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Harvest is still in the forefront, but it’s never too early to start planning for next year’s in-season needs.
Stacey Hughes is the owner of Hughes Seed Solutions in Liberty. Her business offers several scouting services from emergence on through the growing season.
“Checking stand evaluations, replant considerations and checking the emergence,” she said. “Emergence can be very telling for us early on—the potential of that particular field—and I like to know those issues ahead of time that way we’re not surprised by something come harvest.”
During this year’s scouting, Hughes saw a high corn root worm population and have been providing extra services.
“We’ve had some growers put out side-by-sides from SmartStax to Double PRO hybrids to ensure that the grower’s making the most economical choice for their seed needs to see whether they needed that below-ground protection or not,” she said.
Now that most of Michigan’s soybeans have been cut, Hughes Seed Solutions has been working with its customers to assess fields for soybean cyst nematodes.
“Helping them collect soil samples after harvest, submitting them to the MSU Diagnostics lab so we can determine the need for soybean cyst nematode-resistant varieties, which is critical now as they’re making their seed purchases for next year,” said Hughes.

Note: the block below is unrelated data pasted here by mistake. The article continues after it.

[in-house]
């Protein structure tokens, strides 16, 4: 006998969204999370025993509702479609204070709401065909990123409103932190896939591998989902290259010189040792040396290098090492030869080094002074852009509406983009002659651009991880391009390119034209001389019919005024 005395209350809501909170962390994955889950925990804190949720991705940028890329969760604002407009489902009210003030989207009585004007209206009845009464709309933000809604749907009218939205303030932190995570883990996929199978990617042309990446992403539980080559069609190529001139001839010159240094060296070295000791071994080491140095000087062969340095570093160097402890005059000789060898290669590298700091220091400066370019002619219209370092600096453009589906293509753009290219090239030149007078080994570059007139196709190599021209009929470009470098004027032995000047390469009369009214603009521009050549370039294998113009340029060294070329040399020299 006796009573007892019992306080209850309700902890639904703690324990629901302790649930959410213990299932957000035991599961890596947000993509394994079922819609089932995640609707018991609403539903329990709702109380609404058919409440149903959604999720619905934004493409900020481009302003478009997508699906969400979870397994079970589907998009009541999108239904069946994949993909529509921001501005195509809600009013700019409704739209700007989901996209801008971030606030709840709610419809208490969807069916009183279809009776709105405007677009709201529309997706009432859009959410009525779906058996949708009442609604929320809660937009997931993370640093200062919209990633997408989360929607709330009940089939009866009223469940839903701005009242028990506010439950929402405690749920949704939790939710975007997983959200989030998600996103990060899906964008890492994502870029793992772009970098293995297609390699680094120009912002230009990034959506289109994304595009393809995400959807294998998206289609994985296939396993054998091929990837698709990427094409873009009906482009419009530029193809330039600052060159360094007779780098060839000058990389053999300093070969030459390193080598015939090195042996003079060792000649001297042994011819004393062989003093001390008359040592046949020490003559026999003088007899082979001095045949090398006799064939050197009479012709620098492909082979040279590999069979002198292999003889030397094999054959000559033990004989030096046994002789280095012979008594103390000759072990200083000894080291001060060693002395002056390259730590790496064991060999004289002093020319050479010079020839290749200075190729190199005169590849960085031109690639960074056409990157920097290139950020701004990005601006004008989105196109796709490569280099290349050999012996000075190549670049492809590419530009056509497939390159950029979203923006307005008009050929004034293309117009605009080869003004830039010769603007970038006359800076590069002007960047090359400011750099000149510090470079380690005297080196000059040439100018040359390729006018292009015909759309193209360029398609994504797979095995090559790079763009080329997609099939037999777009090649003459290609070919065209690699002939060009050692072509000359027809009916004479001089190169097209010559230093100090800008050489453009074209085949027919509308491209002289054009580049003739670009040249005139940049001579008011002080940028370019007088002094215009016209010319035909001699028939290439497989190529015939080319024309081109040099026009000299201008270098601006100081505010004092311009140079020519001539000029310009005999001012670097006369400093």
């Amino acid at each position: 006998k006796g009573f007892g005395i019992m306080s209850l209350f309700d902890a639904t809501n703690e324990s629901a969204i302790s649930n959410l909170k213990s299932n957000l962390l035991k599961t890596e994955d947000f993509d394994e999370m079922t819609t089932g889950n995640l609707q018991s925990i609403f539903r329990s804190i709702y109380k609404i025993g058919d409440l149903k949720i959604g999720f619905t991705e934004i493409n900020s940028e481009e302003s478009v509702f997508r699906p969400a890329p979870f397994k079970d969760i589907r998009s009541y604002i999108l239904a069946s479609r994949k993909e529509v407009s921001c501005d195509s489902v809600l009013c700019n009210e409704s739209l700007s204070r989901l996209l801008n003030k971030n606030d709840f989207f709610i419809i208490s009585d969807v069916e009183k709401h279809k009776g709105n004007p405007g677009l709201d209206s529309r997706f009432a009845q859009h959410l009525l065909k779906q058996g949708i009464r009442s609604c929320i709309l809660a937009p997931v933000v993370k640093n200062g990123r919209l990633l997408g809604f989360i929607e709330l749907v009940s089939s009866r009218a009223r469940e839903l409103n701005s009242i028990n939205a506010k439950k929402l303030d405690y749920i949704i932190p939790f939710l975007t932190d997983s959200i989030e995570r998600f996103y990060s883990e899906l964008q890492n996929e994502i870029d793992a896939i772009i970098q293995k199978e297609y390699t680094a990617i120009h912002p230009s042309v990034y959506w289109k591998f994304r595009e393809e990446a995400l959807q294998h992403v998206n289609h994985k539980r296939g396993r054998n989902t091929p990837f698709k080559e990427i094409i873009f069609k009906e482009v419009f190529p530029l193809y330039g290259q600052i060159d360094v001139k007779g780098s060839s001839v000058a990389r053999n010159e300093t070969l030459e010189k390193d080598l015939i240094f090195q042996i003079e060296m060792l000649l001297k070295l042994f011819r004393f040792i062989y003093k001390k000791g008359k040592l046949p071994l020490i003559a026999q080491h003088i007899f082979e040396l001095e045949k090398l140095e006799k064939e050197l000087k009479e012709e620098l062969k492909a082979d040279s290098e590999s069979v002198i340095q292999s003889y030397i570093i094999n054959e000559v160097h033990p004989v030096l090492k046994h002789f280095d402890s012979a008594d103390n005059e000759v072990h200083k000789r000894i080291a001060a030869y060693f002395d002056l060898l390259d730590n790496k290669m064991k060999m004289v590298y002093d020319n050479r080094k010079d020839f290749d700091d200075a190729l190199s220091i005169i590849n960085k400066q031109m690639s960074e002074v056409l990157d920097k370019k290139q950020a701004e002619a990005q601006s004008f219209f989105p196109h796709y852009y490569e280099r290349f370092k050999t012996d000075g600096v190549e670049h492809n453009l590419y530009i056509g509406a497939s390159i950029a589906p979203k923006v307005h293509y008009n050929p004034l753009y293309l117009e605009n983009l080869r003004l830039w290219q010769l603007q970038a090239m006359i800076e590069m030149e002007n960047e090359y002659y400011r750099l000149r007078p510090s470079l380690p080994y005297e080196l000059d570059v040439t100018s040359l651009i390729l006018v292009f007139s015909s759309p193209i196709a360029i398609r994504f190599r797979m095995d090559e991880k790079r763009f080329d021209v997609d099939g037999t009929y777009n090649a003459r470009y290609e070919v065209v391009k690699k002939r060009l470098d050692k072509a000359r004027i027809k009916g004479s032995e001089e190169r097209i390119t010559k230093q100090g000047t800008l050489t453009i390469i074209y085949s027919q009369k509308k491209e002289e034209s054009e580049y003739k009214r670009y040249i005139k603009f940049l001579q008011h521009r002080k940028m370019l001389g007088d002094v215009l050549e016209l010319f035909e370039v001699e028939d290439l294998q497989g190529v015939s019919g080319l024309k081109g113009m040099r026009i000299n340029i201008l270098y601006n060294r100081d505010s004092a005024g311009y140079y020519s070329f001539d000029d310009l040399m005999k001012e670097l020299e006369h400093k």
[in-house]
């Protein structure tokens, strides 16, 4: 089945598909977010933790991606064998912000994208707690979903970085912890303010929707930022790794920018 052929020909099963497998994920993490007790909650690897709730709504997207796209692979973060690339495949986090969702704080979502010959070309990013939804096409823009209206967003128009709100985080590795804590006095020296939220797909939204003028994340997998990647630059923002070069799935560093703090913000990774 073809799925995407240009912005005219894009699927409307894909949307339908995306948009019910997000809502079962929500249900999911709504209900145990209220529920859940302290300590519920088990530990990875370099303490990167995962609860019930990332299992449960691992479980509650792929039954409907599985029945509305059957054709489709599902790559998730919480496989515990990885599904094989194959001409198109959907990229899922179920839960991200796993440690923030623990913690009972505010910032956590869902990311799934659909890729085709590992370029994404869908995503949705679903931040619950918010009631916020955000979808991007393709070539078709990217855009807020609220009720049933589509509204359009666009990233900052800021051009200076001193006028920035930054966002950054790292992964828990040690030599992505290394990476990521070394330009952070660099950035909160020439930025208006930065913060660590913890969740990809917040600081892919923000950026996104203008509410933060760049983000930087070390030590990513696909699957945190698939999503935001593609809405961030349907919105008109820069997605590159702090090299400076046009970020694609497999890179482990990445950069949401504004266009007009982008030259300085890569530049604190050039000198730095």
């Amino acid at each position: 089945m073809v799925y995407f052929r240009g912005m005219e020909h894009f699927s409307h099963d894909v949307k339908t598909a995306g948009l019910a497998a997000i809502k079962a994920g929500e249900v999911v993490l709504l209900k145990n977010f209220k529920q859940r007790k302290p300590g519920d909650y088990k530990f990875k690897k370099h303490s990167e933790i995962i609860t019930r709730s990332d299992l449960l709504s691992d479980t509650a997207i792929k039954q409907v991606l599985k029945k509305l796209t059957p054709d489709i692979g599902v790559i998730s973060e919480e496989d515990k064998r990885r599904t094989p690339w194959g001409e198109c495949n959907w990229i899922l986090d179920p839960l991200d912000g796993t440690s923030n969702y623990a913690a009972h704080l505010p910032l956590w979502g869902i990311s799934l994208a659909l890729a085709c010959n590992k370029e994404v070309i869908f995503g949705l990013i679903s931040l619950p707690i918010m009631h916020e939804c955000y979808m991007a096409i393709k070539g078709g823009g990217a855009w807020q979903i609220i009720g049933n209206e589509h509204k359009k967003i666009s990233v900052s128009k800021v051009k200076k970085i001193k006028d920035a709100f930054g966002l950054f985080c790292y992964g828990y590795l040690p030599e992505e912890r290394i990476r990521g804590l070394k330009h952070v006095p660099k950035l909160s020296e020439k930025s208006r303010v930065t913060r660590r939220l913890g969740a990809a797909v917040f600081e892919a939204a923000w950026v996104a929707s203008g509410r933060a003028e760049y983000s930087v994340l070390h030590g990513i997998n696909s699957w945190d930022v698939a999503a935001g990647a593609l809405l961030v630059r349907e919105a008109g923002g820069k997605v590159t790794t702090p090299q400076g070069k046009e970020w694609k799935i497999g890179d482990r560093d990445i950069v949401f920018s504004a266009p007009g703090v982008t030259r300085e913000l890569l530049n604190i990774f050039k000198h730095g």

As growers are starting to consider seed options for 2021, Hughes sells Specialty Hybrids, and said its wide variety of trait packages gives farmers a lot of options.
“From SmartStax to conventional with a range of price points, it really helped us put together a whole farm plan with industry-leading price points for farms of all types and sizes,” she said.
Right now, Specialty Hybrids has an early cash discount option. Hughes said many growers are taking advantage of those savings.
“We’re having a lot of conversations, whether it’s at the breakfast table or in the combine with them,” she said. “We’re going ahead and putting our best foot forward with our best guess and we can tweak those orders after harvest and really put together a whole farm plan before planting comes next spring.”